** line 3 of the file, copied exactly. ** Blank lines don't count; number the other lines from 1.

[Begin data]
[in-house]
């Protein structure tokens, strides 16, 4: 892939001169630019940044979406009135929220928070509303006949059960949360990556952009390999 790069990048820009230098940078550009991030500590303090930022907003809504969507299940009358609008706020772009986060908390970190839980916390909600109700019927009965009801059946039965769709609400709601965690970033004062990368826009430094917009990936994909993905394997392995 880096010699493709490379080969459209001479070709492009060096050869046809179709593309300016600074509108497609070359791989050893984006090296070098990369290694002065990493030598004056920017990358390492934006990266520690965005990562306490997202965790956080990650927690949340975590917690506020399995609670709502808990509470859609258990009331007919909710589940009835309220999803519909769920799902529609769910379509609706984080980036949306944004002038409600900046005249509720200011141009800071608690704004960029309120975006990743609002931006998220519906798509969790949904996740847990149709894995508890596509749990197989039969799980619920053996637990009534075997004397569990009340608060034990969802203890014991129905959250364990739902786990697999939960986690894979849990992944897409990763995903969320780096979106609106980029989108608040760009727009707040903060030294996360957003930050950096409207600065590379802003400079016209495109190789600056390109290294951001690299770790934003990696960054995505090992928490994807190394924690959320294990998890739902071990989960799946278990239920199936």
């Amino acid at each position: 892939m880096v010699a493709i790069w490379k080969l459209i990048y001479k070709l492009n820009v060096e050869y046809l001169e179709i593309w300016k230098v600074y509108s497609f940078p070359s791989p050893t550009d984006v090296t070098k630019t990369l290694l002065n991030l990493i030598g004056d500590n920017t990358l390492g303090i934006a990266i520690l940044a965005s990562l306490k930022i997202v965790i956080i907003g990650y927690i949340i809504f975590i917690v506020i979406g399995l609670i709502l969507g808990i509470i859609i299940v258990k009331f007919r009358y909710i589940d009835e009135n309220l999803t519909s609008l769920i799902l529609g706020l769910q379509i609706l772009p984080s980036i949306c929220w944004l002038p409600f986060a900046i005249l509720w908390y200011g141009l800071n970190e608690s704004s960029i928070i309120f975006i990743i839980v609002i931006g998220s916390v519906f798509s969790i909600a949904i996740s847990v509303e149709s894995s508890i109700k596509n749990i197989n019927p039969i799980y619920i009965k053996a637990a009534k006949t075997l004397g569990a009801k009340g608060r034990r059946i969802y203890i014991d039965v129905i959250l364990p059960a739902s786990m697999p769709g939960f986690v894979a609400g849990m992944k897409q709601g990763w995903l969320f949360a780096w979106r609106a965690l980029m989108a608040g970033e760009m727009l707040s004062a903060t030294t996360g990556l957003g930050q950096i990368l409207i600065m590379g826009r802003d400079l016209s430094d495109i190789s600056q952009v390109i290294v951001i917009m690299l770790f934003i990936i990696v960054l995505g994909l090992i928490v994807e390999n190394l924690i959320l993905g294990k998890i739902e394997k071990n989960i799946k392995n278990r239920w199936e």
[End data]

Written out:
């Amino acid at each position: 892939m880096v010699a493709i790069w490379k080969l459209i990048y001479k070709l492009n820009v060096e050869y046809l001169e179709i593309w300016k230098v600074y509108s497609f940078p070359s791989p050893t550009d984006v090296t070098k630019t990369l290694l002065n991030l990493i030598g004056d500590n920017t990358l390492g303090i934006a990266i520690l940044a965005s990562l306490k930022i997202v965790i956080i907003g990650y927690i949340i809504f975590i917690v506020i979406g399995l609670i709502l969507g808990i509470i859609i299940v258990k009331f007919r009358y909710i589940d009835e009135n309220l999803t519909s609008l769920i799902l529609g706020l769910q379509i609706l772009p984080s980036i949306c929220w944004l002038p409600f986060a900046i005249l509720w908390y200011g141009l800071n970190e608690s704004s960029i928070i309120f975006i990743i839980v609002i931006g998220s916390v519906f798509s969790i909600a949904i996740s847990v509303e149709s894995s508890i109700k596509n749990i197989n019927p039969i799980y619920i009965k053996a637990a009534k006949t075997l004397g569990a009801k009340g608060r034990r059946i969802y203890i014991d039965v129905i959250l364990p059960a739902s786990m697999p769709g939960f986690v894979a609400g849990m992944k897409q709601g990763w995903l969320f949360a780096w979106r609106a965690l980029m989108a608040g970033e760009m727009l707040s004062a903060t030294t996360g990556l957003g930050q950096i990368l409207i600065m590379g826009r802003d400079l016209s430094d495109i190789s600056q952009v390109i290294v951001i917009m690299l770790f934003i990936i990696v960054l995505g994909l090992i928490v994807e390999n190394l924690i959320l993905g294990k998890i739902e394997k071990n989960i799946k392995n278990r239920w199936e």